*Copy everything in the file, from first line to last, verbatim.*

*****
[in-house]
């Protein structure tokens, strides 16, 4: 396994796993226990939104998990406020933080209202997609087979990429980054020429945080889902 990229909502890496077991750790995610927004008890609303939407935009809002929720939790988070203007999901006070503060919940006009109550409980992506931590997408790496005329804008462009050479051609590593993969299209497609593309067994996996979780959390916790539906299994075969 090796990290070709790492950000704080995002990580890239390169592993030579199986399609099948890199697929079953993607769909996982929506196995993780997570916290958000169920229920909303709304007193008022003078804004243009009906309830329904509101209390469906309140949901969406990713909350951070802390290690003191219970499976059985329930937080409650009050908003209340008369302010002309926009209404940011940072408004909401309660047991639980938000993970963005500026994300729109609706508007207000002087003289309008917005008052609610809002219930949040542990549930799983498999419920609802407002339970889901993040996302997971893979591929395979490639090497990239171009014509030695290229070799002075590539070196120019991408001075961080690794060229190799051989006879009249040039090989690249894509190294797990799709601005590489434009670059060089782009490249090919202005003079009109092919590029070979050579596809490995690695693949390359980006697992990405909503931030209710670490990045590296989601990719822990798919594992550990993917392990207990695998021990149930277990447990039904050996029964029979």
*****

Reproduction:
[in-house]
């Protein structure tokens, strides 16, 4: 396994796993226990939104998990406020933080209202997609087979990429980054020429945080889902 990229909502890496077991750790995610927004008890609303939407935009809002929720939790988070203007999901006070503060919940006009109550409980992506931590997408790496005329804008462009050479051609590593993969299209497609593309067994996996979780959390916790539906299994075969 090796990290070709790492950000704080995002990580890239390169592993030579199986399609099948890199697929079953993607769909996982929506196995993780997570916290958000169920229920909303709304007193008022003078804004243009009906309830329904509101209390469906309140949901969406990713909350951070802390290690003191219970499976059985329930937080409650009050908003209340008369302010002309926009209404940011940072408004909401309660047991639980938000993970963005500026994300729109609706508007207000002087003289309008917005008052609610809002219930949040542990549930799983498999419920609802407002339970889901993040996302997971893979591929395979490639090497990239171009014509030695290229070799002075590539070196120019991408001075961080690794060229190799051989006879009249040039090989690249894509190294797990799709601005590489434009670059060089782009490249090919202005003079009109092919590029070979050579596809490995690695693949390359980006697992990405909503931030209710670490990045590296989601990719822990798919594992550990993917392990207990695998021990149930277990447990039904050996029964029979």